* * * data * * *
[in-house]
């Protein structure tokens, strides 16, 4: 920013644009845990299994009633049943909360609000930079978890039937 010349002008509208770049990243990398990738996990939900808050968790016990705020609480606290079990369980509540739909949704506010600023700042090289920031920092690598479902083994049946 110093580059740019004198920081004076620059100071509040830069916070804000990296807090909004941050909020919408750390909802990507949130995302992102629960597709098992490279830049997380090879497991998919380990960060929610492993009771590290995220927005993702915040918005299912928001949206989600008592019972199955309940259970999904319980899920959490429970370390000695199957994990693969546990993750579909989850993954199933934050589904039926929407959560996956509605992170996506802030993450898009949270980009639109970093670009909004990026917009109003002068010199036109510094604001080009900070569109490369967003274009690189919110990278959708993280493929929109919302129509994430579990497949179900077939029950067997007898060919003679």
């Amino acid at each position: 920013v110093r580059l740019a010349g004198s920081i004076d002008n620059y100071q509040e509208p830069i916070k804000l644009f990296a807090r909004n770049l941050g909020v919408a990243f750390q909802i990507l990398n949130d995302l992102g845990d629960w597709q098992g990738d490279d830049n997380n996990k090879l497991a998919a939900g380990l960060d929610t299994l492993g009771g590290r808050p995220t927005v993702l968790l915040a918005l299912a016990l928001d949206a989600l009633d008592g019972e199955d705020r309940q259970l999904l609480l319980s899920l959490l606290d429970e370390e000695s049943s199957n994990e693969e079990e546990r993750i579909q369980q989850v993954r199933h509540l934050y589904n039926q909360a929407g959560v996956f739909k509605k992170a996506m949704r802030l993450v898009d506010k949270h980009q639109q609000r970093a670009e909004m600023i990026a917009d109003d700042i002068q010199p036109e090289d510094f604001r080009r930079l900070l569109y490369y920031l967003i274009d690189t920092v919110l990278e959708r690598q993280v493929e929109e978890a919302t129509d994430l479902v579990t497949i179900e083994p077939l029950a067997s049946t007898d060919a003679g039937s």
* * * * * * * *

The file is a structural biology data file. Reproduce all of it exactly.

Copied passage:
[in-house]
């Protein structure tokens, strides 16, 4: 920013644009845990299994009633049943909360609000930079978890039937 010349002008509208770049990243990398990738996990939900808050968790016990705020609480606290079990369980509540739909949704506010600023700042090289920031920092690598479902083994049946 110093580059740019004198920081004076620059100071509040830069916070804000990296807090909004941050909020919408750390909802990507949130995302992102629960597709098992490279830049997380090879497991998919380990960060929610492993009771590290995220927005993702915040918005299912928001949206989600008592019972199955309940259970999904319980899920959490429970370390000695199957994990693969546990993750579909989850993954199933934050589904039926929407959560996956509605992170996506802030993450898009949270980009639109970093670009909004990026917009109003002068010199036109510094604001080009900070569109490369967003274009690189919110990278959708993280493929929109919302129509994430579990497949179900077939029950067997007898060919003679």
């Amino acid at each position: 920013v110093r580059l740019a010349g004198s920081i004076d002008n620059y100071q509040e509208p830069i916070k804000l644009f990296a807090r909004n770049l941050g909020v919408a990243f750390q909802i990507l990398n949130d995302l992102g845990d629960w597709q098992g990738d490279d830049n997380n996990k090879l497991a998919a939900g380990l960060d929610t299994l492993g009771g590290r808050p995220t927005v993702l968790l915040a918005l299912a016990l928001d949206a989600l009633d008592g019972e199955d705020r309940q259970l999904l609480l319980s899920l959490l606290d429970e370390e000695s049943s199957n994990e693969e079990e546990r993750i579909q369980q989850v993954r199933h509540l934050y589904n039926q909360a929407g959560v996956f739909k509605k992170a996506m949704r802030l993450v898009d506010k949270h980009q639109q609000r970093a670009e909004m600023i990026a917009d109003d700042i002068q010199p036109e090289d510094f604001r080009r930079l900070l569109y490369y920031l967003i274009d690189t920092v919110l990278e959708r690598q993280v493929e929109e978890a919302t129509d994430l479902v579990t497949i179900e083994p077939l029950a067997s049946t007898d060919a003679g039937s």